The regulation of working hours is contained in Chapter two of the Basic Conditions of Employment Act. In terms of Section 6 of the Act, these regulations do not apply to employees who:

  • earn above the threshold, which is R211 596.30 per annum;
  • senior managerial employees;
  • employees who are sales staff who travel to customers and regulate their own hours of work; and
  • employees who work less than twenty-four hours per month for an employer.

The amount of normal working hours that an employee is required to work is a matter of contractual agreement between the employer and employee. However, Section 9 of the Basic Conditions of Employment Act makes provision for the maximum amount of normal working time for employees at forty-five hours per week, broken down to nine hours per day if the employee works a five-day week; or eight hours per day if the employee works more than five days per week.

Hours worked by the employee exceeding the maximum forty-five hours per week is deemed to be overtime. Section 10 of the Basic Conditions of Employment Act states that any overtime worked must be in accordance with an agreement, and the maximum overtime an employee can work is ten hours in one week. For these overtime hours, employees must be paid 1.5 times their normal wage rate, except for overtime worked on Sundays. Overtime worked on a Sunday or Public Holiday must be remunerated at double the normal wage rate.

By agreement, instead of paying the employee for overtime worked, the employer may allow the employee paid time off. The employee will then be entitled to ninety minutes of paid time off for every sixty minutes of overtime worked, within one month after working the overtime, this one month can be extended by agreement between the parties.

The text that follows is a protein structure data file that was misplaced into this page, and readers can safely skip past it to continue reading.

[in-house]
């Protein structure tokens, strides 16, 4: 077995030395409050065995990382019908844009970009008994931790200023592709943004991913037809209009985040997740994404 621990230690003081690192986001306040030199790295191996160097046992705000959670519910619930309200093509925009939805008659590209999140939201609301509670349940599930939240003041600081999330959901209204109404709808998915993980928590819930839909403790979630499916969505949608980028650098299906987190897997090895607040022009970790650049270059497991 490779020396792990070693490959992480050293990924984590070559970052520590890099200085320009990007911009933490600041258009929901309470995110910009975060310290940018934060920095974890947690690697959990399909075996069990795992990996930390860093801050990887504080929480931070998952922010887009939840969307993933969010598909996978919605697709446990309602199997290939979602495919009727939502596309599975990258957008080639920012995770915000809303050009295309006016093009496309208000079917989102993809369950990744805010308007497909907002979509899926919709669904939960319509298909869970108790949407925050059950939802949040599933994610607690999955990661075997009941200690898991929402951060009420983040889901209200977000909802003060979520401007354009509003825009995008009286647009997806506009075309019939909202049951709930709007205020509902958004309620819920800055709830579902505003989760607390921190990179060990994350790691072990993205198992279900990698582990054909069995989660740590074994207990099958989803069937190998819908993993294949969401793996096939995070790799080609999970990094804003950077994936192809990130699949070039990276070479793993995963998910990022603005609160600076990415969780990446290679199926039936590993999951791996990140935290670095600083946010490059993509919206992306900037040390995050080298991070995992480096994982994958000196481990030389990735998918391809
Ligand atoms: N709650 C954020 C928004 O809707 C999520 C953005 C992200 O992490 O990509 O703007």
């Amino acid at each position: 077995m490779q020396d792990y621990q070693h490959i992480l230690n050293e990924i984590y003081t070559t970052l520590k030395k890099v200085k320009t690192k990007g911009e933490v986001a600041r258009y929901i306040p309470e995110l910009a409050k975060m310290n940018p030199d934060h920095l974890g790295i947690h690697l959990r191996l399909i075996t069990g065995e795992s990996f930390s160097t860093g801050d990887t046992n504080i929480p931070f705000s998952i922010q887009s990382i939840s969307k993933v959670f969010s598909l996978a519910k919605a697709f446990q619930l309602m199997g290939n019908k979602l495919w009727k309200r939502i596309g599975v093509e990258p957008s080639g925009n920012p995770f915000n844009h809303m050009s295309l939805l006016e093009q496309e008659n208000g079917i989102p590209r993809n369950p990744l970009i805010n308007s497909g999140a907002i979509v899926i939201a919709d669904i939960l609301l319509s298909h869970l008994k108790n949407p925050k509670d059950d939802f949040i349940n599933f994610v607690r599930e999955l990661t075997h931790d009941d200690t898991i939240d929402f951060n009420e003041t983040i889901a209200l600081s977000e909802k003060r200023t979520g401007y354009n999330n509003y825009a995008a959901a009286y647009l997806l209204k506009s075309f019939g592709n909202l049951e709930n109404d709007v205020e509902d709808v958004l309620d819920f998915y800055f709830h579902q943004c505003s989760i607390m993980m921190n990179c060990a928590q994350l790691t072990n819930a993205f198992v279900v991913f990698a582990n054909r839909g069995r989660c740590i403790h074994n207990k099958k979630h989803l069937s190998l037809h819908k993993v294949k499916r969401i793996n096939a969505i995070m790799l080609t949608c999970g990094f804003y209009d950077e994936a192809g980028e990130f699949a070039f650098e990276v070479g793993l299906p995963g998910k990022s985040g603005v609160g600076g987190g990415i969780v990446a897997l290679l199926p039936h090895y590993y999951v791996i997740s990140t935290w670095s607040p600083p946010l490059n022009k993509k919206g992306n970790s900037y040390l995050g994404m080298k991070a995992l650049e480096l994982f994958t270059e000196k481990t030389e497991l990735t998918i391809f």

An employee can refuse to work overtime on short notice unless there is a contractual agreement where the employee agreed to be available for overtime at short notice.

It is important for employers to take note of Section 10(5) of the Basic Conditions of Employment Act, which states that an agreement in respect of overtime concluded with an employee, when the employee commences employment, or within the first three months of employment, lapses after one year. If the employer fails to renew such an agreement, the employee may refuse to work overtime.

In the Bargaining Council matter of Khumalo v ARP Refrigeration Manufacturing [2008] 4 BALR 332 (MEIBC), the employer had dismissed the employee for insubordination in that he refused to work overtime. The employee worked for the employer as a grinder for five years. The employee was ordered to work overtime but refused, for personal reasons as he had to attend a funeral. The Commissioner had to rule on whether the instruction to work overtime was a lawful one. The employee signed a contract at commencement of employment which provided that overtime will be subject to the Basic Conditions of Employment Act, taking this into consideration and since the contract was entered into five years ago, the Commissioner found that the agreement contained in the contract of employment had not been renewed and as a result, the instruction to work overtime had been unlawful. The Commissioner further held that the dismissal was unfair and ordered that the employee be reinstated in addition to the payment of one month’s salary.

In conclusion, it is important for employers to renew agreements to work overtime. This can be done by way of an annual “overtime policy” entered into between the employer and employee whereby the employee agrees to work overtime, thus protecting the employer against possible consequences should an employee refuse to work overtime.

Article by: Shannen Brown
Dispute Resolution Official – Port Elizabeth